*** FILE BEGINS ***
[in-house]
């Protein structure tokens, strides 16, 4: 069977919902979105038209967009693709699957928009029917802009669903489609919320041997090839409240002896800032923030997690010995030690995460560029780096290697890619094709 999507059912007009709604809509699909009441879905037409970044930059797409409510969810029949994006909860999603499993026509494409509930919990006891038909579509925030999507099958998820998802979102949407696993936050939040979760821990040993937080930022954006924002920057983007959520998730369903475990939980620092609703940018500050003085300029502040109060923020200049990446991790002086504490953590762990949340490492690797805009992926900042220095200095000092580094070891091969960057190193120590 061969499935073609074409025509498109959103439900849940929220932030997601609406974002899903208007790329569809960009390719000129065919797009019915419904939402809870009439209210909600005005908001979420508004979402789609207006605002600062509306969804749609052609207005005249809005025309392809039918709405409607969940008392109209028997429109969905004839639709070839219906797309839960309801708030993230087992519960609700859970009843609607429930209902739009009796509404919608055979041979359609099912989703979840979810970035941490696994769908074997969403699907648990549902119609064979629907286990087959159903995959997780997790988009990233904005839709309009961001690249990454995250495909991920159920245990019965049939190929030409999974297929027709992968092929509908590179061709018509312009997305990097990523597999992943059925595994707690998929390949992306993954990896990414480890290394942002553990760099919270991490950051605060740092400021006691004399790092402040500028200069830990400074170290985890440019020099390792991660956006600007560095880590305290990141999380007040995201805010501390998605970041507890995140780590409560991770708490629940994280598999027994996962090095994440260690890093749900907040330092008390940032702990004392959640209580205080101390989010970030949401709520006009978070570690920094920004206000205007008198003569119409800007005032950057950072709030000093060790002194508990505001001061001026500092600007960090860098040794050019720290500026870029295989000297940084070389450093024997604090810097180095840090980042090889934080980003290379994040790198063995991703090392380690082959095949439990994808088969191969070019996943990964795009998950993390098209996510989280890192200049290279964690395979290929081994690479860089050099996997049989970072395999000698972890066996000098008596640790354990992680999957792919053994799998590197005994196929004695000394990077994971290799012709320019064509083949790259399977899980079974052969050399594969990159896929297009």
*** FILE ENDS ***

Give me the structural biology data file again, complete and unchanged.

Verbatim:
[in-house]
């Protein structure tokens, strides 16, 4: 069977919902979105038209967009693709699957928009029917802009669903489609919320041997090839409240002896800032923030997690010995030690995460560029780096290697890619094709 999507059912007009709604809509699909009441879905037409970044930059797409409510969810029949994006909860999603499993026509494409509930919990006891038909579509925030999507099958998820998802979102949407696993936050939040979760821990040993937080930022954006924002920057983007959520998730369903475990939980620092609703940018500050003085300029502040109060923020200049990446991790002086504490953590762990949340490492690797805009992926900042220095200095000092580094070891091969960057190193120590 061969499935073609074409025509498109959103439900849940929220932030997601609406974002899903208007790329569809960009390719000129065919797009019915419904939402809870009439209210909600005005908001979420508004979402789609207006605002600062509306969804749609052609207005005249809005025309392809039918709405409607969940008392109209028997429109969905004839639709070839219906797309839960309801708030993230087992519960609700859970009843609607429930209902739009009796509404919608055979041979359609099912989703979840979810970035941490696994769908074997969403699907648990549902119609064979629907286990087959159903995959997780997790988009990233904005839709309009961001690249990454995250495909991920159920245990019965049939190929030409999974297929027709992968092929509908590179061709018509312009997305990097990523597999992943059925595994707690998929390949992306993954990896990414480890290394942002553990760099919270991490950051605060740092400021006691004399790092402040500028200069830990400074170290985890440019020099390792991660956006600007560095880590305290990141999380007040995201805010501390998605970041507890995140780590409560991770708490629940994280598999027994996962090095994440260690890093749900907040330092008390940032702990004392959640209580205080101390989010970030949401709520006009978070570690920094920004206000205007008198003569119409800007005032950057950072709030000093060790002194508990505001001061001026500092600007960090860098040794050019720290500026870029295989000297940084070389450093024997604090810097180095840090980042090889934080980003290379994040790198063995991703090392380690082959095949439990994808088969191969070019996943990964795009998950993390098209996510989280890192200049290279964690395979290929081994690479860089050099996997049989970072395999000698972890066996000098008596640790354990992680999957792919053994799998590197005994196929004695000394990077994971290799012709320019064509083949790259399977899980079974052969050399594969990159896929297009």